More than two months have passed since the August “flash crash.” Fragilities illuminated during that bout of market turmoil still reverberate. Sure, global markets have rallied back strongly. Bullish news, analysis and sentiment have followed suit, as they do. The poor bears have again been bullied into submission, as the punchy bulls have somehow become further emboldened. The optimists are even more deeply convinced of U.S., Chinese and global resilience (the 2008 crisis “100-year flood” view). Fears of China, EM and global tumult were way overblown, they now contend. As anticipated, global officials remain in full control. All is rosy again, except for the fact that global central bankers behave as if they’re utterly terrified of something.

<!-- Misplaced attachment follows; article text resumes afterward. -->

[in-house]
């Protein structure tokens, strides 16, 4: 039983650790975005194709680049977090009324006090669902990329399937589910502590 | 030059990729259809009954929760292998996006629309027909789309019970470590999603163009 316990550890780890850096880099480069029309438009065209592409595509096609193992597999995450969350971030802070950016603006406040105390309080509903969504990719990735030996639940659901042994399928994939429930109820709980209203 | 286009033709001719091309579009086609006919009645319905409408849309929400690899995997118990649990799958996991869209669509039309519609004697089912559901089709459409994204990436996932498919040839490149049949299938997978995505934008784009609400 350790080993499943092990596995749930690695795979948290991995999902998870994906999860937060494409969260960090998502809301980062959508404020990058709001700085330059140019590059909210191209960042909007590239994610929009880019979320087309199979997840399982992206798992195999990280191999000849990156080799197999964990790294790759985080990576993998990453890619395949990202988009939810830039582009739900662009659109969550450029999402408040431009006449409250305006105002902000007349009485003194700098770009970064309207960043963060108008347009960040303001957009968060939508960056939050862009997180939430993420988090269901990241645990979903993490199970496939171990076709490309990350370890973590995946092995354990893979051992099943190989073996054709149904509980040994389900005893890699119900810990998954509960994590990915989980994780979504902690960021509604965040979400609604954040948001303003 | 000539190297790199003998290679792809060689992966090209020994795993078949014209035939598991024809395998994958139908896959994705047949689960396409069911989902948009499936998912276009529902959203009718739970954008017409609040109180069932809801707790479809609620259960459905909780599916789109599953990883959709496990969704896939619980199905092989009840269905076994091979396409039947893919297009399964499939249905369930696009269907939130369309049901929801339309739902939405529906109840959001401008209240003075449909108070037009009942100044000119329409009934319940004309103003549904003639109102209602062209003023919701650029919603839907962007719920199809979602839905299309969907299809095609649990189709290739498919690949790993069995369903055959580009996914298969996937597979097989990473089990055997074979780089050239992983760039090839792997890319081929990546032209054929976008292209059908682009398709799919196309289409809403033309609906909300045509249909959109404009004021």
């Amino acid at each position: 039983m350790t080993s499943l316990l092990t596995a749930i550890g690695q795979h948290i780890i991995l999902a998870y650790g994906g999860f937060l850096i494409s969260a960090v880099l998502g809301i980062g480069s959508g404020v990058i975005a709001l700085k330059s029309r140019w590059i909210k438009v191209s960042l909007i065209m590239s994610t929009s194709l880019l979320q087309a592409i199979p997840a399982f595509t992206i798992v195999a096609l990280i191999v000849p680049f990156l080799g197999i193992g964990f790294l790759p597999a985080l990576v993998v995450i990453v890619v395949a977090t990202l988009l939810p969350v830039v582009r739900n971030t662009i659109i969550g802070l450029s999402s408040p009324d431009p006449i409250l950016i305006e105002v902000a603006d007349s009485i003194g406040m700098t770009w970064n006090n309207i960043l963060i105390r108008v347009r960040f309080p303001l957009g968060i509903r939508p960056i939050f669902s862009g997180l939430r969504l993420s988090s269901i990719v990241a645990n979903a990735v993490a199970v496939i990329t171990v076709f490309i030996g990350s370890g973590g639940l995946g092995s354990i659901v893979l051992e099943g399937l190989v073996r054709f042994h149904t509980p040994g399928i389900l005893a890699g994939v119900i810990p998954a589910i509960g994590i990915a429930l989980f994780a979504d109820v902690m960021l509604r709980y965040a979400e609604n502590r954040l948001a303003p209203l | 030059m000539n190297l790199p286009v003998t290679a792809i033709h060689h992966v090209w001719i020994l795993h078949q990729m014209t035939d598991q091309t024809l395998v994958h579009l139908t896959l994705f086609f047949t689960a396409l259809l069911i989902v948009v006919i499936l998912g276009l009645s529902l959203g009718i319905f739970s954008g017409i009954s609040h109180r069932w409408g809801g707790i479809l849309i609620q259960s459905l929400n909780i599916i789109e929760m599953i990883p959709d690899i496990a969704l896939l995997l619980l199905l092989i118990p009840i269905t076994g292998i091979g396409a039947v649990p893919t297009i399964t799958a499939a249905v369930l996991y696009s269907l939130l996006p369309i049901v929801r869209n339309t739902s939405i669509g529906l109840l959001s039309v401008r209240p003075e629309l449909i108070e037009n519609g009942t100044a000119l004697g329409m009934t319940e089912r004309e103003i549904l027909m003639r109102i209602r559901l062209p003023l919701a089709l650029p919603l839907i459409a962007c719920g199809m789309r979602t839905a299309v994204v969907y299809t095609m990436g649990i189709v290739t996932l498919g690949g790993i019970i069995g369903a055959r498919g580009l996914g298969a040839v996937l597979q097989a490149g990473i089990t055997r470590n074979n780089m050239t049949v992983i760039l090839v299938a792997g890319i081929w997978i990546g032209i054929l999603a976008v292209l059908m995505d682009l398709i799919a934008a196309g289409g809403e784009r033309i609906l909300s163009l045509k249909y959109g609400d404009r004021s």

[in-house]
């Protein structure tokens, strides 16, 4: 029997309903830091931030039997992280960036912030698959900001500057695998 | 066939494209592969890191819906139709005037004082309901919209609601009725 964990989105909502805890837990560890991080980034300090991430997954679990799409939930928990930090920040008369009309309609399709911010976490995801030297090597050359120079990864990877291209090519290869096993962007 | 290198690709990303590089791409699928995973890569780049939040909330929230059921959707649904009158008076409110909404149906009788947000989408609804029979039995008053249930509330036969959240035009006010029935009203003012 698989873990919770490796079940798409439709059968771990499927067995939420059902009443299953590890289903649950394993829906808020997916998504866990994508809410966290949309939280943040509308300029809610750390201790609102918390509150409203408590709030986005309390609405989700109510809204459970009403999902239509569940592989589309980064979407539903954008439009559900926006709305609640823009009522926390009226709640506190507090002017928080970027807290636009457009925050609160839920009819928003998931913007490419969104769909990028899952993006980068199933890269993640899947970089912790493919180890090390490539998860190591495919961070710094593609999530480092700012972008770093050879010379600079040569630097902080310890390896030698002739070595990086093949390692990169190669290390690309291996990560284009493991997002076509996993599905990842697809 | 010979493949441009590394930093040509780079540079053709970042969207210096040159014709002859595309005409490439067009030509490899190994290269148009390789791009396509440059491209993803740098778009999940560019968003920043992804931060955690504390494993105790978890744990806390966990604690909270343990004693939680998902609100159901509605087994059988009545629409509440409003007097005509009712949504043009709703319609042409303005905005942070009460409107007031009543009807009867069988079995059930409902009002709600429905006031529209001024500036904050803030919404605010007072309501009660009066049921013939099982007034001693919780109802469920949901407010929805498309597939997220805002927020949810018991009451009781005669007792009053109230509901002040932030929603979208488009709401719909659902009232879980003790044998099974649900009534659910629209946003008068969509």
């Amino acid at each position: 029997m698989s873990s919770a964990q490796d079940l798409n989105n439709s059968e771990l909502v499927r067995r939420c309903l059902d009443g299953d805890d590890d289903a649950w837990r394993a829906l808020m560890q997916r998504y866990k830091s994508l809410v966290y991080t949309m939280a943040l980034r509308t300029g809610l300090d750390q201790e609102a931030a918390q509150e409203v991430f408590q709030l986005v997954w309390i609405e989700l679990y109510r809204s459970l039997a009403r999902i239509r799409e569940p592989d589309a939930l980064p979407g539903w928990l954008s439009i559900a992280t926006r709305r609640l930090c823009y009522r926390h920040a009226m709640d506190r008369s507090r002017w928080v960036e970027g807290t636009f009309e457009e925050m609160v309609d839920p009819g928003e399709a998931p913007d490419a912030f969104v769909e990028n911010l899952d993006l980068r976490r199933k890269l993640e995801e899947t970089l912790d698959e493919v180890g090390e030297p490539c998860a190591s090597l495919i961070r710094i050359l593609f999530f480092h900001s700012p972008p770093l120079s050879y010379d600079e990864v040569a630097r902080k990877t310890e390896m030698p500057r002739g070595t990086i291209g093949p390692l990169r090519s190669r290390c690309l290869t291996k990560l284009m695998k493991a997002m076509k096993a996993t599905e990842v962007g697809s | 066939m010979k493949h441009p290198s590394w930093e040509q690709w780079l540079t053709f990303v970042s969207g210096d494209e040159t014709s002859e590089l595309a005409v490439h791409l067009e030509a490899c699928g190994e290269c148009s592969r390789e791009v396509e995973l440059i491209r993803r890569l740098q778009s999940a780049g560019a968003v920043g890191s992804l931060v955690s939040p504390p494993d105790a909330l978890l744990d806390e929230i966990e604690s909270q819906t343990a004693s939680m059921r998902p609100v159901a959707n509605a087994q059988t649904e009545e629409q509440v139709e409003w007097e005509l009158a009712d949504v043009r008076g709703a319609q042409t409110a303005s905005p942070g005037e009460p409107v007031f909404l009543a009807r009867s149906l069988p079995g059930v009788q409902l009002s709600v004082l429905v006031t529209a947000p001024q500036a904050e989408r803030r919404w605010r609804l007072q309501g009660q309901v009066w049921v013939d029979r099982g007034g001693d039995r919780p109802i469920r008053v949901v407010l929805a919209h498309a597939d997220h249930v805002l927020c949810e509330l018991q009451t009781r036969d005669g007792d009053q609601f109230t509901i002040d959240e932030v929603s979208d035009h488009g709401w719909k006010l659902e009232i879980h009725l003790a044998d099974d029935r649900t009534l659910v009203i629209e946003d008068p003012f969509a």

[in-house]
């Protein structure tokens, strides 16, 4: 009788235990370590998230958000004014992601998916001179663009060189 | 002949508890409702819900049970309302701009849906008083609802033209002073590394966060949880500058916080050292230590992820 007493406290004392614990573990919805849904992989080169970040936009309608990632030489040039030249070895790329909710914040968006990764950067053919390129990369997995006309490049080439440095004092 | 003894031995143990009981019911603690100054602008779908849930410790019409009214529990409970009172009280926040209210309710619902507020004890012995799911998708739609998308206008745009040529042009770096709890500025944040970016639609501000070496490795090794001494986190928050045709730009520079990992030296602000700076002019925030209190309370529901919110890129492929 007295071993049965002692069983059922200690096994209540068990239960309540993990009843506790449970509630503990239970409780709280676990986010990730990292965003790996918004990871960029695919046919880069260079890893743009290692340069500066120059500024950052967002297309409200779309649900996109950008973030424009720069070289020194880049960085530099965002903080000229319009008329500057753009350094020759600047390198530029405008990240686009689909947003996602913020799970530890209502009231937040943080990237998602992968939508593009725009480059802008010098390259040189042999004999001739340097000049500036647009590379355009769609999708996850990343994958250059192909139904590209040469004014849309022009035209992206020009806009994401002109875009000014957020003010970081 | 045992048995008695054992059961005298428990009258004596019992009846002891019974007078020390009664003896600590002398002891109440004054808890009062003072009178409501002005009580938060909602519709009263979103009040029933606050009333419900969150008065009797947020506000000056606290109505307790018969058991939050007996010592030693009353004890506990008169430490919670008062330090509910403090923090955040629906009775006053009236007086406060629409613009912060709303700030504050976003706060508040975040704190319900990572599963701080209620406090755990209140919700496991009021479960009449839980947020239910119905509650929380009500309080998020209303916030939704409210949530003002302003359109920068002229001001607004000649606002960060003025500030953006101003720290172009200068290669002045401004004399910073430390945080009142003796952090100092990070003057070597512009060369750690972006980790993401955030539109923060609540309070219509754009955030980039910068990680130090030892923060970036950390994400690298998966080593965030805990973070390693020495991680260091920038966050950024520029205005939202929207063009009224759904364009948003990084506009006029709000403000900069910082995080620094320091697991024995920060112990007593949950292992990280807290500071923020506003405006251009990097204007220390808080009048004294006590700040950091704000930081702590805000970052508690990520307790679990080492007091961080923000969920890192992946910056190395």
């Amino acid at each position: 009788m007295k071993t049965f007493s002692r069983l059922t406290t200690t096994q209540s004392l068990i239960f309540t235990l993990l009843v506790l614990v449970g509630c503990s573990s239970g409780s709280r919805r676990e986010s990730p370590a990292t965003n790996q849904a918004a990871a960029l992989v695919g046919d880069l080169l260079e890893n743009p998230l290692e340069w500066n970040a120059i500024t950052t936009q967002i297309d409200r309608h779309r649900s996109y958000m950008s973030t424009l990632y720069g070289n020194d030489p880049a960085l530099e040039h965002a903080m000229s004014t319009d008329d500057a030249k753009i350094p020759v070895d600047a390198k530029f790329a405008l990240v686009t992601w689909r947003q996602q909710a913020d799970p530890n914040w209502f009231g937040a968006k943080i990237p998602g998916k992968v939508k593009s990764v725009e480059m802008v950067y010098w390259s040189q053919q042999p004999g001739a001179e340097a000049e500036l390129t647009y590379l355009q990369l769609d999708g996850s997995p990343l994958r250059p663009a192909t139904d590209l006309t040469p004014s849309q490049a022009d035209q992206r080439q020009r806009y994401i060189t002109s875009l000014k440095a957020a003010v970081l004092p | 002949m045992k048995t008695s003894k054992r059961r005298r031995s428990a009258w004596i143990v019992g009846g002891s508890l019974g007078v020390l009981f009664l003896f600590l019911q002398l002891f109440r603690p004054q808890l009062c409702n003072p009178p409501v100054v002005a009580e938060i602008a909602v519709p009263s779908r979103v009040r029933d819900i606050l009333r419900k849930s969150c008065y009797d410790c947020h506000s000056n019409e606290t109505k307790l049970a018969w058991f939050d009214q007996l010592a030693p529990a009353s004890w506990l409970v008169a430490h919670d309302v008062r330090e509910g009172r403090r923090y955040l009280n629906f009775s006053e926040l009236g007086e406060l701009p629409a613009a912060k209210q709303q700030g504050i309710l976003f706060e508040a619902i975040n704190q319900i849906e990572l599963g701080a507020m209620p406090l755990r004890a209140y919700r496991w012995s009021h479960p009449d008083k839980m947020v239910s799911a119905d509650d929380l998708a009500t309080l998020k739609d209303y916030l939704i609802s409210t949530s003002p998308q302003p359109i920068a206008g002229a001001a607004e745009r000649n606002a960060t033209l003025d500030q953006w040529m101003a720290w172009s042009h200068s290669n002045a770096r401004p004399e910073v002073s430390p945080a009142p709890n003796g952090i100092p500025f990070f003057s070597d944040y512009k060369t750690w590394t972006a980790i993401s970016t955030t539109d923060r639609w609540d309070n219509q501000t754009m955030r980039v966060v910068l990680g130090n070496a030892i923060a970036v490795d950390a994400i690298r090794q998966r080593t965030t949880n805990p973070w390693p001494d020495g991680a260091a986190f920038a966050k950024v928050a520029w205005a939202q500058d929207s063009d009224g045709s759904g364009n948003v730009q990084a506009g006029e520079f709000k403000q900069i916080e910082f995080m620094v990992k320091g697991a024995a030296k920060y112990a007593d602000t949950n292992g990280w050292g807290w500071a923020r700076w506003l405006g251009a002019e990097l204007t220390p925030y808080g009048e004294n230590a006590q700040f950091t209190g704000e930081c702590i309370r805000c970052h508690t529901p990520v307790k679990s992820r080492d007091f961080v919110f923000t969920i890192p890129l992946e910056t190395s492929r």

The way I see it, underlying system fragility has become so acute that central bankers are convinced that they must now forcefully (“shock and awe,” “beat expectations,” etc.) react to any fledgling market “risk off” dynamic. Risk aversion and de-leveraging must not gather momentum. If fragilities are not thwarted early, they could easily unfold into something difficult to control. Such an outcome would risk a break in market confidence that central banks have everything well under control – faith that is now fully embedded in the pricing and structure for tens of Trillions of securities and hundreds of Trillions of associated derivatives – everywhere. With options at this point limited, the so-called “risk management” approach dictates that central banks err on the side of using their limited armaments forcibly and preemptively.
With today’s extraordinary global backdrop in mind, I’m this week noting a few definitions of “Hobson’s Choice”: